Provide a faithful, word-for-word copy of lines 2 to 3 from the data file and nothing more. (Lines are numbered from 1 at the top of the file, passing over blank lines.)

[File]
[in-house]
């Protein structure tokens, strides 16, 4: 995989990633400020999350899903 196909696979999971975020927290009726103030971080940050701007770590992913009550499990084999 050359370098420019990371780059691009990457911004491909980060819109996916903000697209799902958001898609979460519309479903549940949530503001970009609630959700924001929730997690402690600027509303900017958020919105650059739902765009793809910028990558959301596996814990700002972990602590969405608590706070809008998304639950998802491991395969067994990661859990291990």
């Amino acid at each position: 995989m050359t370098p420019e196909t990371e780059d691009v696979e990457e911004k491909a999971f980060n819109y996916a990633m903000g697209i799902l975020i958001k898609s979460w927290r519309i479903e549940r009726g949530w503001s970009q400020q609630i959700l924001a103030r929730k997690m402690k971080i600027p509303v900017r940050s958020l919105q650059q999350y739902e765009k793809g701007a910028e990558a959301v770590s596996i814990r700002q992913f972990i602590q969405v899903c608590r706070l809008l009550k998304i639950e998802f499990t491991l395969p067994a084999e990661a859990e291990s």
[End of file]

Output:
């Protein structure tokens, strides 16, 4: 995989990633400020999350899903 196909696979999971975020927290009726103030971080940050701007770590992913009550499990084999 050359370098420019990371780059691009990457911004491909980060819109996916903000697209799902958001898609979460519309479903549940949530503001970009609630959700924001929730997690402690600027509303900017958020919105650059739902765009793809910028990558959301596996814990700002972990602590969405608590706070809008998304639950998802491991395969067994990661859990291990």
């Amino acid at each position: 995989m050359t370098p420019e196909t990371e780059d691009v696979e990457e911004k491909a999971f980060n819109y996916a990633m903000g697209i799902l975020i958001k898609s979460w927290r519309i479903e549940r009726g949530w503001s970009q400020q609630i959700l924001a103030r929730k997690m402690k971080i600027p509303v900017r940050s958020l919105q650059q999350y739902e765009k793809g701007a910028e990558a959301v770590s596996i814990r700002q992913f972990i602590q969405v899903c608590r706070l809008l009550k998304i639950e998802f499990t491991l395969p067994a084999e990661a859990e291990s």